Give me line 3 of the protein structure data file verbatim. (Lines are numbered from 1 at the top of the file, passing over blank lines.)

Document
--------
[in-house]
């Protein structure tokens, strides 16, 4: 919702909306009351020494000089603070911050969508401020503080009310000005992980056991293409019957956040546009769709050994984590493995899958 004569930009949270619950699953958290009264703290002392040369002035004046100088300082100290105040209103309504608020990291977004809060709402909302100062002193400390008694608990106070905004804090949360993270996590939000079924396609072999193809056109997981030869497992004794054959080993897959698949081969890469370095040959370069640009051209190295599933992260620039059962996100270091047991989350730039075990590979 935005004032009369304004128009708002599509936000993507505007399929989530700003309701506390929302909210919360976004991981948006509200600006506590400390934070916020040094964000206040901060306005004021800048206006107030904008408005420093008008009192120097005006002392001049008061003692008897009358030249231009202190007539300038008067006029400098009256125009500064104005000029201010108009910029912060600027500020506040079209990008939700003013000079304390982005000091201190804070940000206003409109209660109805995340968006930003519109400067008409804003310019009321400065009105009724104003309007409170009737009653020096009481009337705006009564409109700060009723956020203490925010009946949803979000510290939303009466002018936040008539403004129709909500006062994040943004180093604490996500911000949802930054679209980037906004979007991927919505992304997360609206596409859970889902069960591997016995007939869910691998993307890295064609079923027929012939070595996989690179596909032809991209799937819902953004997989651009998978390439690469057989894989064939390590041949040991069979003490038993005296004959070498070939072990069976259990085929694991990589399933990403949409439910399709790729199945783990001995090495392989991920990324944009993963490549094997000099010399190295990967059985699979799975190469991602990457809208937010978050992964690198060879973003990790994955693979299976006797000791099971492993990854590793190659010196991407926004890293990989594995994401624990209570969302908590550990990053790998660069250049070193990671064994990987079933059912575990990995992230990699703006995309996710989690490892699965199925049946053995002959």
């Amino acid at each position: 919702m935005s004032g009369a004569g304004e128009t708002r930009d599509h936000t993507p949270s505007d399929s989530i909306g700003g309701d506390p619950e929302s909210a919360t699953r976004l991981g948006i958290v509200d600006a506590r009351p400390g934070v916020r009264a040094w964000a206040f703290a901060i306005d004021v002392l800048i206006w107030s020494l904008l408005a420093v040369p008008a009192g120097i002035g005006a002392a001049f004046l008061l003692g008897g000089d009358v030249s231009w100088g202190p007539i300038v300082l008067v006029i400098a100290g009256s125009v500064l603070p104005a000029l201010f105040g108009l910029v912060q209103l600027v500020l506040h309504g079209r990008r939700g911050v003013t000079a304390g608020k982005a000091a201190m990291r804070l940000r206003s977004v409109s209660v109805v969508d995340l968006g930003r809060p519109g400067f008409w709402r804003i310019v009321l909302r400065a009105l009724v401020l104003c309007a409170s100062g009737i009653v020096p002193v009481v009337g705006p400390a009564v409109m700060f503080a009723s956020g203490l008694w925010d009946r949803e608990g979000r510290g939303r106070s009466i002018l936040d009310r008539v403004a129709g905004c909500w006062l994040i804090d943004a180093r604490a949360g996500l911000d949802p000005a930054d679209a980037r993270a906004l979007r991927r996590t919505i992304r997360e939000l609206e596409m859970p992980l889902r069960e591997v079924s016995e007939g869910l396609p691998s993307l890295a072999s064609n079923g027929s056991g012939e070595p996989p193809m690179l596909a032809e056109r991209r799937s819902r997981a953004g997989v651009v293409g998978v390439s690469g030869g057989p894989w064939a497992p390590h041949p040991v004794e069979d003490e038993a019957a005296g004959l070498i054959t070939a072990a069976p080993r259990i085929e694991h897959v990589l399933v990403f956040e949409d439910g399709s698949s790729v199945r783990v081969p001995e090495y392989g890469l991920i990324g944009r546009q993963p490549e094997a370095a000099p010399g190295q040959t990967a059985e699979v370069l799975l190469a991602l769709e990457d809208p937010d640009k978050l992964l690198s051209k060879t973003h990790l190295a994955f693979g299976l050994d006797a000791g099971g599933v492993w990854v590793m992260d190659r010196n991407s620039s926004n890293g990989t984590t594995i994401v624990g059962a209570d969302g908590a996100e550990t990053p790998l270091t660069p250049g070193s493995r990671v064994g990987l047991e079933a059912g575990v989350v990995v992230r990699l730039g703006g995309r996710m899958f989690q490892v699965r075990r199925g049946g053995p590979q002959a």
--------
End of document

């Amino acid at each position: 919702m935005s004032g009369a004569g304004e128009t708002r930009d599509h936000t993507p949270s505007d399929s989530i909306g700003g309701d506390p619950e929302s909210a919360t699953r976004l991981g948006i958290v509200d600006a506590r009351p400390g934070v916020r009264a040094w964000a206040f703290a901060i306005d004021v002392l800048i206006w107030s020494l904008l408005a420093v040369p008008a009192g120097i002035g005006a002392a001049f004046l008061l003692g008897g000089d009358v030249s231009w100088g202190p007539i300038v300082l008067v006029i400098a100290g009256s125009v500064l603070p104005a000029l201010f105040g108009l910029v912060q209103l600027v500020l506040h309504g079209r990008r939700g911050v003013t000079a304390g608020k982005a000091a201190m990291r804070l940000r206003s977004v409109s209660v109805v969508d995340l968006g930003r809060p519109g400067f008409w709402r804003i310019v009321l909302r400065a009105l009724v401020l104003c309007a409170s100062g009737i009653v020096p002193v009481v009337g705006p400390a009564v409109m700060f503080a009723s956020g203490l008694w925010d009946r949803e608990g979000r510290g939303r106070s009466i002018l936040d009310r008539v403004a129709g905004c909500w006062l994040i804090d943004a180093r604490a949360g996500l911000d949802p000005a930054d679209a980037r993270a906004l979007r991927r996590t919505i992304r997360e939000l609206e596409m859970p992980l889902r069960e591997v079924s016995e007939g869910l396609p691998s993307l890295a072999s064609n079923g027929s056991g012939e070595p996989p193809m690179l596909a032809e056109r991209r799937s819902r997981a953004g997989v651009v293409g998978v390439s690469g030869g057989p894989w064939a497992p390590h041949p040991v004794e069979d003490e038993a019957a005296g004959l070498i054959t070939a072990a069976p080993r259990i085929e694991h897959v990589l399933v990403f956040e949409d439910g399709s698949s790729v199945r783990v081969p001995e090495y392989g890469l991920i990324g944009r546009q993963p490549e094997a370095a000099p010399g190295q040959t990967a059985e699979v370069l799975l190469a991602l769709e990457d809208p937010d640009k978050l992964l690198s051209k060879t973003h990790l190295a994955f693979g299976l050994d006797a000791g099971g599933v492993w990854v590793m992260d190659r010196n991407s620039s926004n890293g990989t984590t594995i994401v624990g059962a209570d969302g908590a996100e550990t990053p790998l270091t660069p250049g070193s493995r990671v064994g990987l047991e079933a059912g575990v989350v990995v992230r990699l730039g703006g995309r996710m899958f989690q490892v699965r075990r199925g049946g053995p590979q002959a």